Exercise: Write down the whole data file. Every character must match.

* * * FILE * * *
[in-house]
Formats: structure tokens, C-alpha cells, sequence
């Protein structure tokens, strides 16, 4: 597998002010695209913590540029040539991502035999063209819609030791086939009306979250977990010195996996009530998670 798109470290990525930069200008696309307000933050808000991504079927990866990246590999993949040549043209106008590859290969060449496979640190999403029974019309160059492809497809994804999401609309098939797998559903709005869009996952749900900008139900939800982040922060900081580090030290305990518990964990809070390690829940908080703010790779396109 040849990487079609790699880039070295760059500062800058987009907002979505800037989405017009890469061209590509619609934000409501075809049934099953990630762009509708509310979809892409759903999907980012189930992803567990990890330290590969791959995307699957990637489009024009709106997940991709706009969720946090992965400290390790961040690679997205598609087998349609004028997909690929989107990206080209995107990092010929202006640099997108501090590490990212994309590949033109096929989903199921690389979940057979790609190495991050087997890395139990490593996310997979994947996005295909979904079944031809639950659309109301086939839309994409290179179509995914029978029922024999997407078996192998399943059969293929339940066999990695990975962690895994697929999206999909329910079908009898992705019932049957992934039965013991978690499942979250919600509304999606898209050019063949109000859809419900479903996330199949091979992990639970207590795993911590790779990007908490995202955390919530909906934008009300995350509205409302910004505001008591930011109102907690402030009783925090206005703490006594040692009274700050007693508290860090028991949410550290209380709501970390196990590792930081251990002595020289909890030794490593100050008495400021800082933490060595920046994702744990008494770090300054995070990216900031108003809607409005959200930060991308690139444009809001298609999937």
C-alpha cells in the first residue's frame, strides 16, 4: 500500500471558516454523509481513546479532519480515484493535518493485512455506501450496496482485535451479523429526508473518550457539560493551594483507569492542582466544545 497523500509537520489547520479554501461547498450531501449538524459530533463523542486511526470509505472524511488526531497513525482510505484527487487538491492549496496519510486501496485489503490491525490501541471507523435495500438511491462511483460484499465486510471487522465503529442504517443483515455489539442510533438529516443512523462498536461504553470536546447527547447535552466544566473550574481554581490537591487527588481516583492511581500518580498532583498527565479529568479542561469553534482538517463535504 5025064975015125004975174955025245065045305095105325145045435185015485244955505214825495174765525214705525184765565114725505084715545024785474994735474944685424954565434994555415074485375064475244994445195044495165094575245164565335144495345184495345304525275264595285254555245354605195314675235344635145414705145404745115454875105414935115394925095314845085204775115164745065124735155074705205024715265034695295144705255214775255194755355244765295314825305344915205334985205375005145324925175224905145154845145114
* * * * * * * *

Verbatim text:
[in-house]
Formats: structure tokens, C-alpha cells, sequence
């Protein structure tokens, strides 16, 4: 597998002010695209913590540029040539991502035999063209819609030791086939009306979250977990010195996996009530998670 798109470290990525930069200008696309307000933050808000991504079927990866990246590999993949040549043209106008590859290969060449496979640190999403029974019309160059492809497809994804999401609309098939797998559903709005869009996952749900900008139900939800982040922060900081580090030290305990518990964990809070390690829940908080703010790779396109 040849990487079609790699880039070295760059500062800058987009907002979505800037989405017009890469061209590509619609934000409501075809049934099953990630762009509708509310979809892409759903999907980012189930992803567990990890330290590969791959995307699957990637489009024009709106997940991709706009969720946090992965400290390790961040690679997205598609087998349609004028997909690929989107990206080209995107990092010929202006640099997108501090590490990212994309590949033109096929989903199921690389979940057979790609190495991050087997890395139990490593996310997979994947996005295909979904079944031809639950659309109301086939839309994409290179179509995914029978029922024999997407078996192998399943059969293929339940066999990695990975962690895994697929999206999909329910079908009898992705019932049957992934039965013991978690499942979250919600509304999606898209050019063949109000859809419900479903996330199949091979992990639970207590795993911590790779990007908490995202955390919530909906934008009300995350509205409302910004505001008591930011109102907690402030009783925090206005703490006594040692009274700050007693508290860090028991949410550290209380709501970390196990590792930081251990002595020289909890030794490593100050008495400021800082933490060595920046994702744990008494770090300054995070990216900031108003809607409005959200930060991308690139444009809001298609999937």
C-alpha cells in the first residue's frame, strides 16, 4: 500500500471558516454523509481513546479532519480515484493535518493485512455506501450496496482485535451479523429526508473518550457539560493551594483507569492542582466544545 497523500509537520489547520479554501461547498450531501449538524459530533463523542486511526470509505472524511488526531497513525482510505484527487487538491492549496496519510486501496485489503490491525490501541471507523435495500438511491462511483460484499465486510471487522465503529442504517443483515455489539442510533438529516443512523462498536461504553470536546447527547447535552466544566473550574481554581490537591487527588481516583492511581500518580498532583498527565479529568479542561469553534482538517463535504 5025064975015125004975174955025245065045305095105325145045435185015485244955505214825495174765525214705525184765565114725505084715545024785474994735474944685424954565434994555415074485375064475244994445195044495165094575245164565335144495345184495345304525275264595285254555245354605195314675235344635145414705145404745115454875105414935115394925095314845085204775115164745065124735155074705205024715265034695295144705255214775255194755355244765295314825305344915205334985205375005145324925175224905145154845145114